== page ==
The owner of a pipeline that ruptured and released enough heavy crude oil to fill 14,000 bathtubs’ worth of bathtubs into a creek in northeastern Kansas said on Friday that U.S. federal officials had given the go-ahead for reopening the repaired section.
This process will take a few days, the business stated in a statement. The protection of people and the environment will always come first.
The Keystone pipeline system, which runs from Steele City, near the Nebraska-Kansas border, to Cushing, in northern Oklahoma, is owned by Canadian company TC Energy. The business stated that it will continue to have crews working and performing “rigorous testing and inspections” through the Christmas break.
Some 14,000 barrels of petroleum were spilled into a creek that meandered through rural pastureland in Washington County, about 150 miles (240 kilometres) northwest of Kansas City, as a result of the leak on December 7, which compelled the firm to shut down the Keystone system. Each barrel holds 42 gallons, or about as much as a standard bathtub.
The majority of the 2,700-mile (4,345-kilometer) Keystone system was reopened last week by TC Energy. The system transports crude oil from western Canadian tar sands to the Gulf Coast. A spur also transports crude to south-central Illinois.
No one was evacuated, according to the company and government officials, and drinking water supplies were unaffected. However, the Kansas Department of Health and Environment discovered chemicals from the leak downstream past two earthen dams built to confine the oil, potentially threatening animals who ingest it, Kansas City’s KCUR-FM reported this week.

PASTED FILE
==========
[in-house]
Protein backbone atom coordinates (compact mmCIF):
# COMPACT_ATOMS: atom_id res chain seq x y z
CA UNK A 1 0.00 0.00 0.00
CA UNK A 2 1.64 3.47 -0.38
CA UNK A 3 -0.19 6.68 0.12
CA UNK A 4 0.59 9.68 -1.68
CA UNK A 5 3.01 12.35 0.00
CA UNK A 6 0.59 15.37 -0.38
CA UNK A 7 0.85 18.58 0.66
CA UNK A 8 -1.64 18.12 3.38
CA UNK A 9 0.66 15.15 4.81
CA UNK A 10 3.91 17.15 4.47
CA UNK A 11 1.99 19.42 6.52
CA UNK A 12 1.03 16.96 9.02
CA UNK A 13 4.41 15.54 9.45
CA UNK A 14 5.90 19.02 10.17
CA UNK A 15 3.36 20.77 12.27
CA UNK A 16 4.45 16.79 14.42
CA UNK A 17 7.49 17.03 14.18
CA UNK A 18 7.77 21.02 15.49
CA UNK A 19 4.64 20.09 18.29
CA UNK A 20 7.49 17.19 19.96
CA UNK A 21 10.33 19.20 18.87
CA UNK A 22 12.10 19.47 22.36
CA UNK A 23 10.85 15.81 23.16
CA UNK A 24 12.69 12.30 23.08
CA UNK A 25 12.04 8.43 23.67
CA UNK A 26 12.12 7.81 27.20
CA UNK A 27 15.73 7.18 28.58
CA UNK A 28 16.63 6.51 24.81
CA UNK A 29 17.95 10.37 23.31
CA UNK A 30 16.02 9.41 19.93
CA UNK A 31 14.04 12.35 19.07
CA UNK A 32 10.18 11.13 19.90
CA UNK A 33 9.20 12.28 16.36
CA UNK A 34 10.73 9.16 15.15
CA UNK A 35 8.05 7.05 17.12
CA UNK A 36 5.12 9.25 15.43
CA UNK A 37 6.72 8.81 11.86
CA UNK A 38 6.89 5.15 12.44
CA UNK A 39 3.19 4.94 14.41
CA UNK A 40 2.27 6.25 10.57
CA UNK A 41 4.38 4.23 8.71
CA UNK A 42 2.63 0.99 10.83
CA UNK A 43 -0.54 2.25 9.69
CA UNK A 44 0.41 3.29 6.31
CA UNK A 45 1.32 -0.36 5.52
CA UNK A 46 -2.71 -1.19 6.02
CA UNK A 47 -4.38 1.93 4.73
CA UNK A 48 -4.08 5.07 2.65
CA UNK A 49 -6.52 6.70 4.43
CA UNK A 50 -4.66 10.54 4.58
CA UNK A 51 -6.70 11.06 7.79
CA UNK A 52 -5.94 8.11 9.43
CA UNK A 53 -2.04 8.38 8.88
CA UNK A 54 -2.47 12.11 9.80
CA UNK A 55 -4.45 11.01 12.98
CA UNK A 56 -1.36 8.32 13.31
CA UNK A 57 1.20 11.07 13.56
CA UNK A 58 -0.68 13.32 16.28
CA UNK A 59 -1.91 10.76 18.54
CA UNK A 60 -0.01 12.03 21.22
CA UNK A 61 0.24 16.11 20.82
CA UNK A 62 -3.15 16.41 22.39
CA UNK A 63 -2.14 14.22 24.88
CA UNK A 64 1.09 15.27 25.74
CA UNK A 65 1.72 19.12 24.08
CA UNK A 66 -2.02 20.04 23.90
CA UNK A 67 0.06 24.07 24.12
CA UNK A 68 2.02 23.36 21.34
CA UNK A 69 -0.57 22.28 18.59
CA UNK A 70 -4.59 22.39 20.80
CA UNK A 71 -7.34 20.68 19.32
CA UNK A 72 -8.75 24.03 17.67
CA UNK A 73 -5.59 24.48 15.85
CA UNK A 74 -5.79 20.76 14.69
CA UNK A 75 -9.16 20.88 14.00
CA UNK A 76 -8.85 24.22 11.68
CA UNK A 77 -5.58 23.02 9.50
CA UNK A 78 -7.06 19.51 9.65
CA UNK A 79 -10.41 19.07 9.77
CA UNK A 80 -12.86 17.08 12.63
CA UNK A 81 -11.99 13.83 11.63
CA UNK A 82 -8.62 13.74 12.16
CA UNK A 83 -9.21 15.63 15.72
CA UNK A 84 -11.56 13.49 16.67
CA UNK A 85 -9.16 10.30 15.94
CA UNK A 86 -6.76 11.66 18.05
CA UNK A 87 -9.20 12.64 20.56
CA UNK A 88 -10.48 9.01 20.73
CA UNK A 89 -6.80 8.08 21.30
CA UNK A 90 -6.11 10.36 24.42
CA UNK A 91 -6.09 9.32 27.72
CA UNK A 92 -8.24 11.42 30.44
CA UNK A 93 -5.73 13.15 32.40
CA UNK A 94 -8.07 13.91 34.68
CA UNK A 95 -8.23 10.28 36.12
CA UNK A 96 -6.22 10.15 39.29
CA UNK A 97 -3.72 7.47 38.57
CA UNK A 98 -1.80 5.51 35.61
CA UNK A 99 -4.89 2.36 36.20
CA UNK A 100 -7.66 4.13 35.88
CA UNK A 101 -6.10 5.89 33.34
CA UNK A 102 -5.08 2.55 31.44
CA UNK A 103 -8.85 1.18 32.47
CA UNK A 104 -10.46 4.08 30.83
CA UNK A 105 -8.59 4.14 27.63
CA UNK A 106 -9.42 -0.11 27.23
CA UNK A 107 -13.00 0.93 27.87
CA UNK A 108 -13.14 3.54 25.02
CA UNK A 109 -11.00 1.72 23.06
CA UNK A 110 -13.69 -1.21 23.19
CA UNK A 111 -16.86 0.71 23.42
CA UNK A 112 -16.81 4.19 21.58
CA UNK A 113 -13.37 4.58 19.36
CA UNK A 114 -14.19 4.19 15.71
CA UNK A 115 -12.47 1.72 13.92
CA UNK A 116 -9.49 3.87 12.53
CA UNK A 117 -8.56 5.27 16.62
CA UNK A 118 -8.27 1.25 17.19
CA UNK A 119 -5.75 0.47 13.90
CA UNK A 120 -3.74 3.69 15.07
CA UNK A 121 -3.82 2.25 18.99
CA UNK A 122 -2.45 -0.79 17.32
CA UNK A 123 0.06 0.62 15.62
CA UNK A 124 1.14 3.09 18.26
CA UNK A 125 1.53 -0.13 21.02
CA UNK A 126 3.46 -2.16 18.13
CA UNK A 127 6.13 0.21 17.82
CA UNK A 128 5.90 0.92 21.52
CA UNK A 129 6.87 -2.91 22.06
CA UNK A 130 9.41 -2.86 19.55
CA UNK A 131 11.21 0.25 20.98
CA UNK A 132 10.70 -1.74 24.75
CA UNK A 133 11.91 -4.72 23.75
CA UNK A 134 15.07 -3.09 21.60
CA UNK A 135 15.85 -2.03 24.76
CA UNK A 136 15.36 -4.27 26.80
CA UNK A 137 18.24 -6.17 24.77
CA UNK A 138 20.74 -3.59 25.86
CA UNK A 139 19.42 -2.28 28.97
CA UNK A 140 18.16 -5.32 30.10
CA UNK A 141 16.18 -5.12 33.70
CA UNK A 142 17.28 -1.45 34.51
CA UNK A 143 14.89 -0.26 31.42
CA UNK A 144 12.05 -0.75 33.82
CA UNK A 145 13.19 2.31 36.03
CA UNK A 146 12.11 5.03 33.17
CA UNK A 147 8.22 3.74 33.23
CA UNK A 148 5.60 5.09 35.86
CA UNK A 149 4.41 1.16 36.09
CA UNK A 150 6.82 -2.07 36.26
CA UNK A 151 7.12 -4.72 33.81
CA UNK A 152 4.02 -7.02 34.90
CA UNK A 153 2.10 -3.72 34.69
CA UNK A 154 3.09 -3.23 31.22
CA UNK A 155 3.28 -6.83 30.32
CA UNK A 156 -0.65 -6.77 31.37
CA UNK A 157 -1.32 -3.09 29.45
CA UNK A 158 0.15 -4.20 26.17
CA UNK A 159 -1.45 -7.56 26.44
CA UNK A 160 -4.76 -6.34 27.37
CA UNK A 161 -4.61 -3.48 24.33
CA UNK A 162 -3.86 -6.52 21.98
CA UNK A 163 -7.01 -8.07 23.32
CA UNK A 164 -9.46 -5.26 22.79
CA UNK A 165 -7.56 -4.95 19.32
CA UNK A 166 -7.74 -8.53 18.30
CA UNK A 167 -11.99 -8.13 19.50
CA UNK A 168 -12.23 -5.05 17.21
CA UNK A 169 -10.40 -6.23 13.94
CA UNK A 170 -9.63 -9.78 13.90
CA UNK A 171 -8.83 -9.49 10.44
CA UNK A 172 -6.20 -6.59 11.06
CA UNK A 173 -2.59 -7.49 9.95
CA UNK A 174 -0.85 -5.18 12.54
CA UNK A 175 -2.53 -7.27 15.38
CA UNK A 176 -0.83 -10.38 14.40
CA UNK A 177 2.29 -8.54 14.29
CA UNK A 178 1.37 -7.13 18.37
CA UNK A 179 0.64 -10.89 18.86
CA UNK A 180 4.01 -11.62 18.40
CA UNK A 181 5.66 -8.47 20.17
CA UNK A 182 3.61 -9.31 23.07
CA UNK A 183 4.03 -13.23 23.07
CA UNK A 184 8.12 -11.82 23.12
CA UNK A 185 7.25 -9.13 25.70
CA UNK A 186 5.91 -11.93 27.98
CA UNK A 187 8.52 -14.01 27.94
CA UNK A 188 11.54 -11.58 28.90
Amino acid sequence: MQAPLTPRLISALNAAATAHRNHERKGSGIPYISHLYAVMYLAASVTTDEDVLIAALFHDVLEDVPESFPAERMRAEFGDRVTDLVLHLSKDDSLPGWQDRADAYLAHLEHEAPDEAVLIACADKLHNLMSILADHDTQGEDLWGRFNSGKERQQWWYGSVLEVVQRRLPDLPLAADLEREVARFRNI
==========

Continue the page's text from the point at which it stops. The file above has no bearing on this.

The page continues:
According to data from the U.S. Department of Transportation, the Kansas leak was the biggest onshore in nine years and more than all 22 prior incidents on the Keystone system put together. The Department of Transportation’s pipeline safety division granted the corporation authorization to reopen the pipeline that runs across Kansas and into northern Oklahoma.
Opposition to proposals by TC Energy to construct a second crude oil pipeline in the same system, the 1,200-mile (1,900-kilometer) Keystone XL, across Montana, South Dakota, and Nebraska was motivated by worries that spills could contaminate waterways. The project’s permission was revoked by President Joe Biden, which prompted the corporation to abandon it last year.
The corporation has not determined what caused the incident in Kansas. According to Zack Pistora, a Sierra Club lobbyist at the Kansas Statehouse, the pipeline segment shouldn’t reopen until the cause has been identified. He asked in a Friday interview, “Isn’t the next spill just a disaster waiting to happen?”
The company claimed to have removed the damaged pipeline segment and submitted it to an outside laboratory for inspection. Additionally, it reported that it had recovered nearly 7,600 barrels of oil, or little over half of what had leaked. The state’s policy of exempting businesses from local property taxes for 10 years if they build pipelines through Kansas in order to promote energy development is being questioned by some Democrats in the Republican-controlled Legislature. The policy was “a tremendous mistake,” Democratic Governor Laura Kelly told The Topeka Capital-Journal in an interview last week, adding it should have been reviewed “a long time ago.”
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